Somewhere on Highway 55 in Buffalo, Minnesota, there is a giant pac-man gobbling a giant dot painted on the road.
The whimsical "street art" (if you can call it that) reminds drivers how far apart to stay from the car ahead of them:
The 7-foot dots are 225 feet apart, the distance needed at the 55-mile-an-hour speed limit, to stop in three seconds without rear-ending the vehicle ahead. Accompanying signs tell drivers to keep two dots apart in the stretch, traveled by an average of 16,000 vehicles a day.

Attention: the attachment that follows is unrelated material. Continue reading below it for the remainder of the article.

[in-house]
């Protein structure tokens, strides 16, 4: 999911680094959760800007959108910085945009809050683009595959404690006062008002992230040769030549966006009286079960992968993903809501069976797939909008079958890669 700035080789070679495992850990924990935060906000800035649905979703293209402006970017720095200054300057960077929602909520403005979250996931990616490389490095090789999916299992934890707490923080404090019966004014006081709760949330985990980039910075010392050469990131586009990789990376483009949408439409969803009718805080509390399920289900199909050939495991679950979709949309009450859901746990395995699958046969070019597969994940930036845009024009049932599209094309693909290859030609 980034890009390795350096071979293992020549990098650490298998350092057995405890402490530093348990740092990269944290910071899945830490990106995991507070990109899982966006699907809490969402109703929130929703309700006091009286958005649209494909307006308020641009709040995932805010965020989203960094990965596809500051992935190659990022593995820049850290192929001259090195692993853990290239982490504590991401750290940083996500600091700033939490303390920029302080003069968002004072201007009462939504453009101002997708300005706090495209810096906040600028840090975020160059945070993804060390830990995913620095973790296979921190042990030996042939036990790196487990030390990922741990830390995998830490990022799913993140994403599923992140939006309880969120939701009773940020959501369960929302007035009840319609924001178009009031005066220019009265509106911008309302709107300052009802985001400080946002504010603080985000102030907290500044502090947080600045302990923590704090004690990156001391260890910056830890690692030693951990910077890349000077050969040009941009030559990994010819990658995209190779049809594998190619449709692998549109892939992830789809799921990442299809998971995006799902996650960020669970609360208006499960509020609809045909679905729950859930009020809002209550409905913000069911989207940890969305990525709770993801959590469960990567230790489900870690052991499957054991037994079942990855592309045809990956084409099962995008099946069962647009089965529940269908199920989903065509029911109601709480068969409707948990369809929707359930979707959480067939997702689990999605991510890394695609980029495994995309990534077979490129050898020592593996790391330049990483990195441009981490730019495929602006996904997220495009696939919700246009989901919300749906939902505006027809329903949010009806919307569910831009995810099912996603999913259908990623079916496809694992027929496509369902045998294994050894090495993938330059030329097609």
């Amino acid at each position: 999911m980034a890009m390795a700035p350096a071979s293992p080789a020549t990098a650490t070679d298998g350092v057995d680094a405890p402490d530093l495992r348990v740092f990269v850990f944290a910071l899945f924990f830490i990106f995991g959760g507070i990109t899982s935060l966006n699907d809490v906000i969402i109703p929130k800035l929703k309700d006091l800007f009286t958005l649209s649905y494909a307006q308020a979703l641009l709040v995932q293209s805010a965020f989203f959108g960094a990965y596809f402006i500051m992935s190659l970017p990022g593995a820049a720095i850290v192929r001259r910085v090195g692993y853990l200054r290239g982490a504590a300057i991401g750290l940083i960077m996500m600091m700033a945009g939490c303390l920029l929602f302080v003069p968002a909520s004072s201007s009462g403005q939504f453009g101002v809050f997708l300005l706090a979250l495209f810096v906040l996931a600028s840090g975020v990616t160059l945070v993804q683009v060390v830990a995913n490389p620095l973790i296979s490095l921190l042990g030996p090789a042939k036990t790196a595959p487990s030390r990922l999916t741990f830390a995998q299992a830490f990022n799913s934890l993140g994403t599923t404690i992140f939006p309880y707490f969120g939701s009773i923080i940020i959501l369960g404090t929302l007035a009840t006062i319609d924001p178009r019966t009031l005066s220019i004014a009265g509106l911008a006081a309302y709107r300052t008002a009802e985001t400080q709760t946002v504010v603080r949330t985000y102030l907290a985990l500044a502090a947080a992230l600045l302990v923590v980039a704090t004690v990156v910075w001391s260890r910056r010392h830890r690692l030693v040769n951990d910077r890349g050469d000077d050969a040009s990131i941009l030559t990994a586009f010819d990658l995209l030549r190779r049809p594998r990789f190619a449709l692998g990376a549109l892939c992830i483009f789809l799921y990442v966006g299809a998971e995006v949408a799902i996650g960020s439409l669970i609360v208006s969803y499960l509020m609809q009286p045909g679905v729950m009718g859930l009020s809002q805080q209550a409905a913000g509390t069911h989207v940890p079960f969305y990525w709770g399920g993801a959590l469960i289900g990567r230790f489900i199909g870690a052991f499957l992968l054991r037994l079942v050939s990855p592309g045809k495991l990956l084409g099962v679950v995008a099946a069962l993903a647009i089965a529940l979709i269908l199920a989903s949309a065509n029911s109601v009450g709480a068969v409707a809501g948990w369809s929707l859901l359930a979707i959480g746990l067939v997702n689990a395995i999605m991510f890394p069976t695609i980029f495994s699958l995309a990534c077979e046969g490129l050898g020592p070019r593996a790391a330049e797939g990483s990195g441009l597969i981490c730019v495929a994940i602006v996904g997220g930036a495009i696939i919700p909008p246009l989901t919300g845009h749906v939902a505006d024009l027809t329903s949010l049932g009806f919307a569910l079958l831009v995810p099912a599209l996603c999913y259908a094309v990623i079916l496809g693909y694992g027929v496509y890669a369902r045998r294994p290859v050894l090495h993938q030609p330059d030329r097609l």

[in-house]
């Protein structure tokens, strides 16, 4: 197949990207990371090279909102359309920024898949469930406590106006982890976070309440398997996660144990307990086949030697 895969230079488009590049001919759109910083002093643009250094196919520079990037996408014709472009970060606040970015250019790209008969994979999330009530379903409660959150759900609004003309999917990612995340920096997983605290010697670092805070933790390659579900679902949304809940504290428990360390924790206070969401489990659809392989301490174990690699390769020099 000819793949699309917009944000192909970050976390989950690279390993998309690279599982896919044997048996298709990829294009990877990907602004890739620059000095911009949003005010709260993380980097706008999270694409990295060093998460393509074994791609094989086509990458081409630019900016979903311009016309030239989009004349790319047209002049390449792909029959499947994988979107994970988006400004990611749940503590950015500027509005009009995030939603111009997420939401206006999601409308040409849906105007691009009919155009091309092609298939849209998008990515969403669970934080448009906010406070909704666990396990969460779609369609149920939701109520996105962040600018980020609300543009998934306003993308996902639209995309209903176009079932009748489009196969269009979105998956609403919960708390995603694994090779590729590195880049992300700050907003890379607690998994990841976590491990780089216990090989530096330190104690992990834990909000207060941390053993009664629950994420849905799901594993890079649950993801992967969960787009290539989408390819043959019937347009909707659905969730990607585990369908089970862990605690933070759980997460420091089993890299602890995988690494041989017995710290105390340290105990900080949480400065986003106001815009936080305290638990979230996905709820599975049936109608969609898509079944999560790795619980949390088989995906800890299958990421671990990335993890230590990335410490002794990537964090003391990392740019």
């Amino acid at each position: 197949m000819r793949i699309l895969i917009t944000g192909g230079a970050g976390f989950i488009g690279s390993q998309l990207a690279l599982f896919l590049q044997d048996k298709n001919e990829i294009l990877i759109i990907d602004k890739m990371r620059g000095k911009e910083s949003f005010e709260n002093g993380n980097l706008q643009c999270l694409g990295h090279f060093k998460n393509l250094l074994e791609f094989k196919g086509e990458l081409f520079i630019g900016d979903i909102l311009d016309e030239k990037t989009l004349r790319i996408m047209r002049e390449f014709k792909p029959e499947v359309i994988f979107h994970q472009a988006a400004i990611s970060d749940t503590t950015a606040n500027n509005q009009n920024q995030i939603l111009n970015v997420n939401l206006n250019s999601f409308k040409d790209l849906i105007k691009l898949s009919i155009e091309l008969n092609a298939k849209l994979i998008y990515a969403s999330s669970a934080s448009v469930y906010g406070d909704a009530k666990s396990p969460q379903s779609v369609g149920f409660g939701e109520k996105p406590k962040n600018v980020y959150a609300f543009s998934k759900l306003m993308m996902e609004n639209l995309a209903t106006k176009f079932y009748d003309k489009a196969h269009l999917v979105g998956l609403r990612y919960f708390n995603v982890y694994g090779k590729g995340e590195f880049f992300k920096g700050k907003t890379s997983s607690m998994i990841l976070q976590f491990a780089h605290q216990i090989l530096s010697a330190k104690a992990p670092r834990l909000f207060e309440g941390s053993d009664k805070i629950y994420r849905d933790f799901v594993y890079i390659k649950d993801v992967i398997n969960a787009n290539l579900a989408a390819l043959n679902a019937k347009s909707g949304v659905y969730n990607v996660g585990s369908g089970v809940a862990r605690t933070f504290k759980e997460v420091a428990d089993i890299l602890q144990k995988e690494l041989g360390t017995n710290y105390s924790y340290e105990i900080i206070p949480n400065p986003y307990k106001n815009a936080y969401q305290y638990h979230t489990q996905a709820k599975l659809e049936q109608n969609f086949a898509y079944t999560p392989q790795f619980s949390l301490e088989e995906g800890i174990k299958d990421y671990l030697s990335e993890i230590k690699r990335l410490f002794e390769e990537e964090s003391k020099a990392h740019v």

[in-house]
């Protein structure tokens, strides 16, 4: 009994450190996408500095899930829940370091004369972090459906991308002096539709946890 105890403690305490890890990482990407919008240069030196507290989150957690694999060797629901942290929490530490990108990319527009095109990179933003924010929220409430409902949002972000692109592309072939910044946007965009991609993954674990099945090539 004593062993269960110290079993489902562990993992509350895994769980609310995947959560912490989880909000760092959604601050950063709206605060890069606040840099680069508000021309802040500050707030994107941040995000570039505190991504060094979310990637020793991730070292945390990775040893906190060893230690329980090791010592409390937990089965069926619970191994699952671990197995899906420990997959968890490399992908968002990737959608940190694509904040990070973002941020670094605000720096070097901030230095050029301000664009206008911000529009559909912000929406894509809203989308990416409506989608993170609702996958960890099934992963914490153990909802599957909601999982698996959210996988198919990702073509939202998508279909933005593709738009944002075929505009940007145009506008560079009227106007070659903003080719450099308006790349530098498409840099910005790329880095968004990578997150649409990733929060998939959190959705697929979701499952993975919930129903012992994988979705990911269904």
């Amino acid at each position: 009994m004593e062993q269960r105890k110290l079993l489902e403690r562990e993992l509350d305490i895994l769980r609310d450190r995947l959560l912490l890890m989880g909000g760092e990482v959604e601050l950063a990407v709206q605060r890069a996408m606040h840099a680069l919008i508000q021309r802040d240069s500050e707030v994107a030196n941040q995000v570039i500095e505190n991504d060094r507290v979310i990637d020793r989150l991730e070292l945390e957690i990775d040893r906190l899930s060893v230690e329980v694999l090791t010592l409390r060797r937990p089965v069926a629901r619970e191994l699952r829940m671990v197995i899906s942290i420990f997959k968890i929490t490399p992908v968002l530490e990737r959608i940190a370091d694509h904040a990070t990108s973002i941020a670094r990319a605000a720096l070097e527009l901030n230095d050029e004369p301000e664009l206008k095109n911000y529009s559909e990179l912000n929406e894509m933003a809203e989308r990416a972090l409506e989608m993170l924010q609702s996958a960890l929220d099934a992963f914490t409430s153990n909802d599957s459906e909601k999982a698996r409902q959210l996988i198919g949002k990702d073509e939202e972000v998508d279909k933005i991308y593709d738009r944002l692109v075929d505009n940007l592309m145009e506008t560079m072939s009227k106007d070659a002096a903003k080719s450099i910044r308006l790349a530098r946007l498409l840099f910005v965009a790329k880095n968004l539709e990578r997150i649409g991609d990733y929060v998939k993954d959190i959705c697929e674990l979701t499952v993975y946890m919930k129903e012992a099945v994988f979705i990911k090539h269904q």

Project traffic data collected on three July weekdays by the state Office of Traffic Safety showed that the dots had slowed drivers by almost a third of a second, to 2.6 seconds between vehicles monitored halfway through the two-mile section of dots.